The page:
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William Shatner's Star Trek: 90-Year-Old TV Icon Becomes Oldest Person to Soar Into Space

Blue Origin's New Shepard rocket launches carrying passengers William Shatner, Chris Boshuizen, Audrey Powers and Glen de Vries from its spaceport near Van Horn, Texas, Wednesday, Oct. 13, 2021. (AP Photo/LM Otero)

After years spent sailing among the stars on television and on the big screen, actor William Shatner has finally gotten a real-life glimpse of the world beyond earth's atmosphere. 

And the "Star Trek" star made history in the process. At 90-years old, Shatner has just become the oldest person ever to blast off into "space".

For about 10-minutes on Wednesday, he joined Audrey Powers, a Blue Origin vice president and former space station flight controller for NASA, and Chris Boshuizen, a former NASA engineer, and Glen de Vries on a Blue Origin flight lifting off from a launchpad near Van Horn, Texas. The group took in an interstellar view of earth before parachuting safely back to the ground. 

The 66.5-mile high-altitude flight included about three minutes of weightlessness and a view of the curvature of the Earth. 

This undated photo made available by Blue Origin in October 2021 shows, from left, Chris Boshuizen, William Shatner, Audrey Powers and Glen de Vries. (Blue Origin via AP)

Sci-fi fans reveled in the opportunity to see the man best known as the stalwart commander of the starship Enterprise boldly go where no American TV icon has gone before. Shatner starred in the original "Star Trek" series from 1966 to 1969, back when the U.S. was racing for the moon. He also went on to appear in a string of "Star Trek" movies.

NASA sent best wishes ahead of the flight to Shatner, tweeting: "You are, and always shall be, our friend."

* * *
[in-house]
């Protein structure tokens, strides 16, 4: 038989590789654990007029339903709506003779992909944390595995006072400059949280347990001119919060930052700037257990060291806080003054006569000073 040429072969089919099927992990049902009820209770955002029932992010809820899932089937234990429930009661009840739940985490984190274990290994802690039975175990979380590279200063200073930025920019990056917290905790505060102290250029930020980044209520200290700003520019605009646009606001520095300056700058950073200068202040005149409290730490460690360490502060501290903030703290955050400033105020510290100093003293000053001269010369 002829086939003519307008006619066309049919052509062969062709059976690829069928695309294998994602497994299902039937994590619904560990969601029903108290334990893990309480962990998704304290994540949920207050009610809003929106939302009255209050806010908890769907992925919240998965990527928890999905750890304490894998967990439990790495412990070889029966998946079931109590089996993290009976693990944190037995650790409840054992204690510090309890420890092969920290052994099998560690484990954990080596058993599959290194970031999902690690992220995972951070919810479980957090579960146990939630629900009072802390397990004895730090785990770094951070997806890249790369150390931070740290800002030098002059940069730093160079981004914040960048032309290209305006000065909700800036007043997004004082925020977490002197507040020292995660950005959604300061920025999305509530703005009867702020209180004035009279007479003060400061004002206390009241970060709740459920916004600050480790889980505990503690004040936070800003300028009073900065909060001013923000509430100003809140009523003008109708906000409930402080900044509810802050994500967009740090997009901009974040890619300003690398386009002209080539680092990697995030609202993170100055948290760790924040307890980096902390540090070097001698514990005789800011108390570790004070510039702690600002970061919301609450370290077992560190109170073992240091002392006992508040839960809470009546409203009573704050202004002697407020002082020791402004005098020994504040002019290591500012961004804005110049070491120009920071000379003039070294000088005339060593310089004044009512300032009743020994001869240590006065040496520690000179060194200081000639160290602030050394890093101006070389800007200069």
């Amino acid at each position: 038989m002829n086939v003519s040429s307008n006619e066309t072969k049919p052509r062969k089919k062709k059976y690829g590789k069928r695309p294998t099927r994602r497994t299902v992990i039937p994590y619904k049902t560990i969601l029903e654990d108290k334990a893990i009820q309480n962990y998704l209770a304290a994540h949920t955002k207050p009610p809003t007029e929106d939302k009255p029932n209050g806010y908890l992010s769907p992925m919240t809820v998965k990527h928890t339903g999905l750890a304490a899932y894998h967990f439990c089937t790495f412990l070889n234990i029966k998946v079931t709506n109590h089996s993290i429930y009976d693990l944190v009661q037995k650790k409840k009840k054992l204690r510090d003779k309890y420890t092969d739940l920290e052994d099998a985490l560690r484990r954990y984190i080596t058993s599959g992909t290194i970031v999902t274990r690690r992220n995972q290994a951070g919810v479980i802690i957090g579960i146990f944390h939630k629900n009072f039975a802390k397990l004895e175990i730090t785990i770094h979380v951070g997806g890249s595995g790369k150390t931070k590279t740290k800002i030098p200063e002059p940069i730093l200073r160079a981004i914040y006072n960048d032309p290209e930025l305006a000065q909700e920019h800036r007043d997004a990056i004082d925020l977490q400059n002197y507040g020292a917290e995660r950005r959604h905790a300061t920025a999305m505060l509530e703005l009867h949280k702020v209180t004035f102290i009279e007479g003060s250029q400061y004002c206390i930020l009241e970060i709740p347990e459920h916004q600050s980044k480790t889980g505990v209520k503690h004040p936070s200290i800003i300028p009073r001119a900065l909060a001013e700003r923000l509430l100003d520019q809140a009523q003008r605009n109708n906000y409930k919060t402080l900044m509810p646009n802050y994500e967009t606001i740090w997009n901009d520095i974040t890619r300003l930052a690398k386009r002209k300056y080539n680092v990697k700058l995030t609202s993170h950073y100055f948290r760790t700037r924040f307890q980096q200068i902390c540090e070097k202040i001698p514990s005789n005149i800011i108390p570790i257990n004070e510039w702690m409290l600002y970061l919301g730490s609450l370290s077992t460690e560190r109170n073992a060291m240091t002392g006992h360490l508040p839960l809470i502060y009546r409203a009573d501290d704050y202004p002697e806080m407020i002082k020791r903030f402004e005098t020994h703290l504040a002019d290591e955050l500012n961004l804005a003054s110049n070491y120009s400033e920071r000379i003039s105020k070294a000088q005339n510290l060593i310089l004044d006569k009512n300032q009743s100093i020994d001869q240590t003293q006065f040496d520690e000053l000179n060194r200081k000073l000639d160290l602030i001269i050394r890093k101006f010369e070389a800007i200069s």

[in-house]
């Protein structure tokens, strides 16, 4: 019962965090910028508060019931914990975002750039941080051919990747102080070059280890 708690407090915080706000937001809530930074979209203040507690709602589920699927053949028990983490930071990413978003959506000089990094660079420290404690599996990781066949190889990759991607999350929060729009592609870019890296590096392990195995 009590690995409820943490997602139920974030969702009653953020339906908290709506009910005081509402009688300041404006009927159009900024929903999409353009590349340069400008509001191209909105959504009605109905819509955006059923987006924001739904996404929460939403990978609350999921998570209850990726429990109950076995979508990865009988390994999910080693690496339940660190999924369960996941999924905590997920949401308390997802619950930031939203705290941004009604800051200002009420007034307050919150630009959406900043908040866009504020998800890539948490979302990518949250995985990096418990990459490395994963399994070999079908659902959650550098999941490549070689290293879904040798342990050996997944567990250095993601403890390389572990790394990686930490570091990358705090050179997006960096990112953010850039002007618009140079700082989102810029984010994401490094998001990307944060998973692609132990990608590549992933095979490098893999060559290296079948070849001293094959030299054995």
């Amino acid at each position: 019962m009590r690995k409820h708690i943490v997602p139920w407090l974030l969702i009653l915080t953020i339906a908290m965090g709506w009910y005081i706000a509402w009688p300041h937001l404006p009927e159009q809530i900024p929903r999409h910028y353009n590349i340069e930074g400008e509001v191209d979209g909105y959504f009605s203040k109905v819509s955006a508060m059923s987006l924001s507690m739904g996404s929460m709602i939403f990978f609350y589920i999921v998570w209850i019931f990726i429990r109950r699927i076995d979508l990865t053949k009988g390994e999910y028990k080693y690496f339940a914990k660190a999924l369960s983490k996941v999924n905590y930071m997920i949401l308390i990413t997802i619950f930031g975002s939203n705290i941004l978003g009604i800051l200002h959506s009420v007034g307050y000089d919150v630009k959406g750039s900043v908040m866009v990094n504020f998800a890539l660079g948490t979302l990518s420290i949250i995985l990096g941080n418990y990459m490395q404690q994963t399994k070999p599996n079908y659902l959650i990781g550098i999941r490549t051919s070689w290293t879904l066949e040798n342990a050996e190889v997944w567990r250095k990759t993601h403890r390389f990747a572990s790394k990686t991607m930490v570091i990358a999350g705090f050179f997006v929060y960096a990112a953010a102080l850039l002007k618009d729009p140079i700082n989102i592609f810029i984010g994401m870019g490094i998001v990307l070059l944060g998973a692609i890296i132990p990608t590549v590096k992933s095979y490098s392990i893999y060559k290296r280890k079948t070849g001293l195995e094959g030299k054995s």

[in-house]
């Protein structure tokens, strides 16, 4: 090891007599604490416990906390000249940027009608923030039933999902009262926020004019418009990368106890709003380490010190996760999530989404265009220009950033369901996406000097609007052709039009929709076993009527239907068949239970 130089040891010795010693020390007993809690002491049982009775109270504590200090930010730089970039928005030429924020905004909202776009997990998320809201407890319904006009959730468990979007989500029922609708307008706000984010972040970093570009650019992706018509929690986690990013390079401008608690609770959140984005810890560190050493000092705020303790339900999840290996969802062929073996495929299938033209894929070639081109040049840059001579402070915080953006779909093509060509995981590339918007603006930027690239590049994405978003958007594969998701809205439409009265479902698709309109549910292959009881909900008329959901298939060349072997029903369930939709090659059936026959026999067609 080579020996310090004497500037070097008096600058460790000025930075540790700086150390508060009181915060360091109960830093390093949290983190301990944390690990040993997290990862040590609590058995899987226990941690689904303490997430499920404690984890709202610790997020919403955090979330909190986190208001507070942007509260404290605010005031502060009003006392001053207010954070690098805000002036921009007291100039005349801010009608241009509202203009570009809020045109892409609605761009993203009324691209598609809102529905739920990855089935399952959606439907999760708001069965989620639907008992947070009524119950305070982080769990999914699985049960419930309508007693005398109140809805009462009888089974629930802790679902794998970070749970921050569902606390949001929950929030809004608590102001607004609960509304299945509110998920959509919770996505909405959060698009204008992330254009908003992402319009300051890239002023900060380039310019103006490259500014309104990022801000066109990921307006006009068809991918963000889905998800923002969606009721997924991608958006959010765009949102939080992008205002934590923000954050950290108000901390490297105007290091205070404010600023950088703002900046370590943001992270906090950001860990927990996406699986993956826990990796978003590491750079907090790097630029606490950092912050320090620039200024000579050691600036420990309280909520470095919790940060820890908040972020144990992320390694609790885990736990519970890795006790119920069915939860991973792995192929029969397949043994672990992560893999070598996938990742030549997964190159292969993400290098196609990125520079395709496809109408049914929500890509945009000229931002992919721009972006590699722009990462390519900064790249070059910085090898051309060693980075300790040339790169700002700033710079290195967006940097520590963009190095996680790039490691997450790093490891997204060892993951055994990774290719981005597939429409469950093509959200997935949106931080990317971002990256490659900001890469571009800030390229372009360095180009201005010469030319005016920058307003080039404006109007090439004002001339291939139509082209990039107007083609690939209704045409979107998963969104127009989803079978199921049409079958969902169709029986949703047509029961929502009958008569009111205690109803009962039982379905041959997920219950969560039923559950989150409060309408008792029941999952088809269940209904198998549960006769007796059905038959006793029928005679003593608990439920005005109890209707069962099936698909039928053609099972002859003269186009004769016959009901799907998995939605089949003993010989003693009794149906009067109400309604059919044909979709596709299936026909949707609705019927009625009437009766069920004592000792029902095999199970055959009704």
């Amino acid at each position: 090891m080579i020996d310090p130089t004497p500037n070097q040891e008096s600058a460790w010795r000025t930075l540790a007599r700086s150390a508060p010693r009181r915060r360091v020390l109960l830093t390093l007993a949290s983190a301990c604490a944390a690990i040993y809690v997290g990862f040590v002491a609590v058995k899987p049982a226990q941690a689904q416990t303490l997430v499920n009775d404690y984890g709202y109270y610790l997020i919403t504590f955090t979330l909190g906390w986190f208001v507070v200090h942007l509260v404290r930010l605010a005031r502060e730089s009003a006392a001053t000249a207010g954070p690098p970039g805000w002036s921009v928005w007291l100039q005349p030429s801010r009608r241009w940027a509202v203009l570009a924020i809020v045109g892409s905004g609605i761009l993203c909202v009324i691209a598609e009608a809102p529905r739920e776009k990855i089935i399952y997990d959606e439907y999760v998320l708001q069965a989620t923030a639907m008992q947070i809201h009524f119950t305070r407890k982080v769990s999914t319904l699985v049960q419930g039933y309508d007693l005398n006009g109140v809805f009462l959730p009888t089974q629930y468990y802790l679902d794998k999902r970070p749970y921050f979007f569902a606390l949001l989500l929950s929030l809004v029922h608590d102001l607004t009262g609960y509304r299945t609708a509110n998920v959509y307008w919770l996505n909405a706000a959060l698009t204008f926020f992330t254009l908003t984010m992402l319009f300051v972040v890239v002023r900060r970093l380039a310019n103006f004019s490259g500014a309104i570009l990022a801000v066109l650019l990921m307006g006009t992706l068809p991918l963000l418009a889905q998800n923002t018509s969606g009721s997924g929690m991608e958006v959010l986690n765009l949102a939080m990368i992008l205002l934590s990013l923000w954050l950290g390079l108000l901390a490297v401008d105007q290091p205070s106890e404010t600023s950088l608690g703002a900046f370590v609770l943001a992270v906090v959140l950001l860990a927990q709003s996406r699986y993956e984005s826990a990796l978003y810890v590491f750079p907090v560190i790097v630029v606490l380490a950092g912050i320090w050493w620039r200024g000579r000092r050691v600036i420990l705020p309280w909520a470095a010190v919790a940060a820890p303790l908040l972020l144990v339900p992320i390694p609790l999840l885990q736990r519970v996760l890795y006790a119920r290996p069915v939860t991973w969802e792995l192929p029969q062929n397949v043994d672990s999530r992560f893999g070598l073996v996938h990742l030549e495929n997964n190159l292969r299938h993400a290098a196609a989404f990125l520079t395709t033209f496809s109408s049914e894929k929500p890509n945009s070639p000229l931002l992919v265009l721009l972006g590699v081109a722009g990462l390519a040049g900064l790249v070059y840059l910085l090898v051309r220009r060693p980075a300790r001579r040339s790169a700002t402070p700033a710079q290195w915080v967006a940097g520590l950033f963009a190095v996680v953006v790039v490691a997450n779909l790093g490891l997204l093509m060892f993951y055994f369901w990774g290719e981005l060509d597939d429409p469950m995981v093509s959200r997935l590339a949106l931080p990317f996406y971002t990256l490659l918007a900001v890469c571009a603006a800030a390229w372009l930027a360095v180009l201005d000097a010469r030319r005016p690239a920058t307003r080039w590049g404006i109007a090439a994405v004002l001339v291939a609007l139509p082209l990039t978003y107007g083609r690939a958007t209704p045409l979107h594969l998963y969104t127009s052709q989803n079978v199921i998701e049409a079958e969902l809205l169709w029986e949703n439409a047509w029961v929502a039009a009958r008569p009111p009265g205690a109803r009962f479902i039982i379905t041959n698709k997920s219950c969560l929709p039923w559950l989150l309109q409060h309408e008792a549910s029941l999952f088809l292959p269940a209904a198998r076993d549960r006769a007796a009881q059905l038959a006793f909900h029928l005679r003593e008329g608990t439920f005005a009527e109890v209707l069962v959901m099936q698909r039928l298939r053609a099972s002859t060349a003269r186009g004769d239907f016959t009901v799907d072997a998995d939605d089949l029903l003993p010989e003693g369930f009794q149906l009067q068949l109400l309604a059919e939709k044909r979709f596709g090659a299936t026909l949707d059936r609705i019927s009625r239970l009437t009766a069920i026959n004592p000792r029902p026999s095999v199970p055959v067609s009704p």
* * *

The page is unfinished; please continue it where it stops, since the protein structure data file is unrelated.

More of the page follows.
Blue Origin company owner Jeff Bezos welcomed the quartet as he opened the hatch of the New Shepard capsule, named for the first American in space, Alan Shepard.

"Hello, astronauts. Welcome to Earth!" a jubilant Bezos said. 

"What you have given me is the most profound experience," an exhilarated Shatner told Bezos after climbing out of the hatch, the words spilling from him in a soliloquy almost as long as the flight. "I hope I never recover from this. I hope that I can maintain what I feel now. I don't want to lose it."

The actor said he was struck by the vulnerability of Earth and the relative sliver of its atmosphere.

"Everybody in the world needs to do this. Everybody in the world needs to see," he said. "To see the blue color whip by and now you're staring into blackness, that's the thing. The covering of blue, this sheath, this blanket, this comforter of blue that we have around, we say, 'Oh, that's blue sky.' And then suddenly you shoot through it all, and you're looking into blackness, into black ugliness."

Blue Origin said it plans one more passenger flight this year and several more in 2022. Sounding like the humane and idealistic Captain Kirk himself, the company said its goal is to "democratize space."

The flight brought to 597 the number of humans who have flown in space.

Watch Wednesday's launch, liftoff, and recovery of Blue Origin's New Shepard Mission NS-18 below. 

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